Recently, we at Noah have been faced with a very stark reality.
As leaders, Estelle and I have failed. We have failed the people of color, both within and outside of our company. Our team has let us know that we simply have not done enough. Recently, we made a public statement surrounding the death of George Floyd, but we neglected to check in on our team during this traumatic time, which undermined their grief. Let's think about that for a second. A company whose objective from the outset was to operate as responsibly as possible on all levels, has failed. We have failed and we were actually trying. It begs the question: how is that possible? Very simply, ignorance. Most people freak out when they hear the word 'ignorance'. They think it is offensive and indicates that maybe they lack intelligence. We think that could not be further from the truth. Our belief at Noah is that admitting ignorance is the most intelligent thing you can do. It means you can accept that you don't know everything and start building real knowledge. I, Brendon, am speaking to white people here. We must accept and admit our ignorance in order to come to a place where we can receive real knowledge about institutionalized racism in America and beyond. We are committed to owning our ignorance and defeating it.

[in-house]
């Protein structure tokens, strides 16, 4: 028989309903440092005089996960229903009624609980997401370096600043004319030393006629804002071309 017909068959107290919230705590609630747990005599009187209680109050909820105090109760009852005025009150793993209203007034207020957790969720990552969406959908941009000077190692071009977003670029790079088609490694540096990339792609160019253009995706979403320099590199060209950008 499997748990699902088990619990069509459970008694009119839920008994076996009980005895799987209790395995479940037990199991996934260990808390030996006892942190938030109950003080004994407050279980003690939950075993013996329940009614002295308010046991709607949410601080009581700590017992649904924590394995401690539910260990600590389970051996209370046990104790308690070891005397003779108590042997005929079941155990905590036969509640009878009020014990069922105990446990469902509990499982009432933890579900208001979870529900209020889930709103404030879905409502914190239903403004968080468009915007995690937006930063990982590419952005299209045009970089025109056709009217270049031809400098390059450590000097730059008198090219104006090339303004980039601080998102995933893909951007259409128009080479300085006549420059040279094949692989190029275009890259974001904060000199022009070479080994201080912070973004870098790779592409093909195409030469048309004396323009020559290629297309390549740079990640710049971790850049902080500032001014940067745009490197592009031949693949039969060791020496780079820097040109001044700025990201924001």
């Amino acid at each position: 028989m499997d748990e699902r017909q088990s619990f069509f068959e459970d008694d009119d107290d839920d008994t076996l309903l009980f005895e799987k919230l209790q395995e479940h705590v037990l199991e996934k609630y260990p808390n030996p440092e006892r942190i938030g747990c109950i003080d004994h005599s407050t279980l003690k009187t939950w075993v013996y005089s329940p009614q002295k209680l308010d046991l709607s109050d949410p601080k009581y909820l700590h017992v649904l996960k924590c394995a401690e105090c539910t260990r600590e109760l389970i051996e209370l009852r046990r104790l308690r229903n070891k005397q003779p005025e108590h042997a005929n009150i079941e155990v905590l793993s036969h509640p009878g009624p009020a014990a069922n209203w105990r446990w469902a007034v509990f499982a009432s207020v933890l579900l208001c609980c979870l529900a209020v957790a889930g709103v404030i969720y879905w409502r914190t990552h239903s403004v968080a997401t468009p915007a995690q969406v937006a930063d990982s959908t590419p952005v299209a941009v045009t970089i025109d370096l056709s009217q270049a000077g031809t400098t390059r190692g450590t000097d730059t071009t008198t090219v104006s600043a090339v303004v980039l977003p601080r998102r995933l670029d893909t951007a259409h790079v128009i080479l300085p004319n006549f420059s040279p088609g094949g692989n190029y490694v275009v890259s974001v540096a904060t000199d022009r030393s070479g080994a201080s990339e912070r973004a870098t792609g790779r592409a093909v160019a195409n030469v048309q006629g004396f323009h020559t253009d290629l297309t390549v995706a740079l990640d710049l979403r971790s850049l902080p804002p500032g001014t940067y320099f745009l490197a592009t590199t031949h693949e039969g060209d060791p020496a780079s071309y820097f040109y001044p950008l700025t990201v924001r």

Estelle states that, as a human race of all ethnicities, we must accept that only the truth will set us free. We must all take responsibility to act with compassion in listening, communicating and educating for the betterment of understanding and dismantling of racism. Brendon and I hold ourselves accountable and are in this for the long haul. We will not be bystanders but active fighters against global racism.
We intend to listen and ACTIVATE in order to play our role in creating the America that people dream about but most never truly experience. We want to publicly apologize for not being better leaders to our team and allies to all people of color who do not receive equal and fair treatment in our society. We are working with our team on programming that amplifies their voices and concerns as well as the the voices and concerns of Black people and people of color as a whole.